it was serious and was ethical, surely they would be intending in the 
future to become an authorised registrar.

basically make it that authorised registrars enforce rules on the 
affiliates/resellers to comply with the same rules as the authorised 
registrars and if they don't the authorised registrars are not allowed to 
do any transactions with that affiliate/reseller. simple as that. if the 
authorised registrar continues to work with the dodgy affiliate/reseller, 
then auDA reserves the right to revoke the resellers authorised status.

do this and the industry will clean itself up.


Jon Wrote:-
>Yeah lets reintroduce the monopoly and centralise as much as possible. 
>is bad.  Oh yeah and lets nationalise the banks while we're at it.

>-- Original Message --
>Reply-To: dns&#167;
>From: "John Thomson" <john&#167;>
>To: <dns&#167;>
>Date: Thu, 6 Mar 2003 20:41:16 +1000
>Subject: RE: [DNS] Consumer Alert
>Well Ron just effectively solved the whole problem. That's a great idea.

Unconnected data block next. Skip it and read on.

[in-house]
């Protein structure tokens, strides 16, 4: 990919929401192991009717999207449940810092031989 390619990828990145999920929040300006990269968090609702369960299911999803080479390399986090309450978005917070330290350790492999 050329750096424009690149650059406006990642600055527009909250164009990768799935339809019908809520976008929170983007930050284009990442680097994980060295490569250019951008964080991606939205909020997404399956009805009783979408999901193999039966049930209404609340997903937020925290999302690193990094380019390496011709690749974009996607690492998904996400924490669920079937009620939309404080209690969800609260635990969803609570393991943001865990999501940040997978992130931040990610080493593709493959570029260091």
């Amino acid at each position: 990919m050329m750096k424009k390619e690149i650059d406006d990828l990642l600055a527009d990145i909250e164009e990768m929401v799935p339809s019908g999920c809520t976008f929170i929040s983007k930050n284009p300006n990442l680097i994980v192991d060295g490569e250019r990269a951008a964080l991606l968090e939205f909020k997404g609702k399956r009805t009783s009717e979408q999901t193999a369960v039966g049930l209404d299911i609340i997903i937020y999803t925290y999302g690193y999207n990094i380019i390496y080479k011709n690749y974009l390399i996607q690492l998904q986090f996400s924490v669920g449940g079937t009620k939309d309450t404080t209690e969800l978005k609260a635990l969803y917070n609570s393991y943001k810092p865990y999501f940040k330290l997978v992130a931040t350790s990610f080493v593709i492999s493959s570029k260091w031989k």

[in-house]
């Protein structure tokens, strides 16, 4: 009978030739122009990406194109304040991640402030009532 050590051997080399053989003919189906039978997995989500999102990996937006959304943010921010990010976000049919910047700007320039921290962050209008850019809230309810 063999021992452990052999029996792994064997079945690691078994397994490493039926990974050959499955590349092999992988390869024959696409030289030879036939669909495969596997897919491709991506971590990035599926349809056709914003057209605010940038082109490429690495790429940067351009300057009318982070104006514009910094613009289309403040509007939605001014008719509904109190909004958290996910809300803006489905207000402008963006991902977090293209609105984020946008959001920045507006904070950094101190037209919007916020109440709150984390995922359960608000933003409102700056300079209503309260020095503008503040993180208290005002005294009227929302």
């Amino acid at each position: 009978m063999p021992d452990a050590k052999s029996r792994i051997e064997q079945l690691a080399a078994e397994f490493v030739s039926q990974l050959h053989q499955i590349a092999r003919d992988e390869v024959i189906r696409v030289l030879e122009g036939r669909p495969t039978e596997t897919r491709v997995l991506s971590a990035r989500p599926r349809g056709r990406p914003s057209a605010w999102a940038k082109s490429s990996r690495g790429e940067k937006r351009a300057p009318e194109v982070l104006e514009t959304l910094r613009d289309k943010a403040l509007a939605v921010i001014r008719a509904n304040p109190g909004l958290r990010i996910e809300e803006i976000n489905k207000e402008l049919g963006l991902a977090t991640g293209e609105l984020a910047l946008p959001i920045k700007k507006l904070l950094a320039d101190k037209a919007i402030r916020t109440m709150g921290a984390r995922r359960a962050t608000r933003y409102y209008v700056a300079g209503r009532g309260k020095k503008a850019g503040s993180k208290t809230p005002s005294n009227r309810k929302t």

>-----Original Message-----
>From: Ron Stark [mailto:ronstark&#167;]
>Sent: Thursday, 6 March 2003 8:32 PM
>To: 'dns&#167;'
>Subject: RE: [DNS] Consumer Alert
>Time I woke up and stuck my oar in with something I've raised before.
>The solution is really easy - follow the car registration route, in which
>the number plate is analogous to the domain name.
>Allow resellers to sell the *initial* registration, with a reasonable
>mark-up; after all, domain names are usually sold as an adjunct to other,
>higher value, services.  Just like the number plate comes with the car.
>All renewals are then done at a *lower* rate, and solely through a 
>authority, or at worst, solely through only accredited registrars.  Just
>like car registration renewals.
>All of the spam around renewals will stop - there and then.  All of the
>effort will then go into *new* business development, which is great for
>of us.
>Ron Stark
>>-----Original Message-----
>>From: John Thomson [mailto:john&#167;]
>>Sent: Thursday, 6 March 2003 8:55 PM
>>To: dns&#167;
>>Subject: RE: [DNS] Consumer Alert
>>I don't like being cynical but nobody is going to clean the 
>>Industry up. It
>>is only a matter of time before some Gold Coast company is set up to
>>telemarket to existing businesses for their domain renewal 
>>business. Why?
>>Simply it is an easy sell. The fear of losing a domain name 
>>will make them
>>easy prey and all they have to do is sign a simple form. Its 
>>virtually a one
>>call sell system. If any of you have telemarketing experience that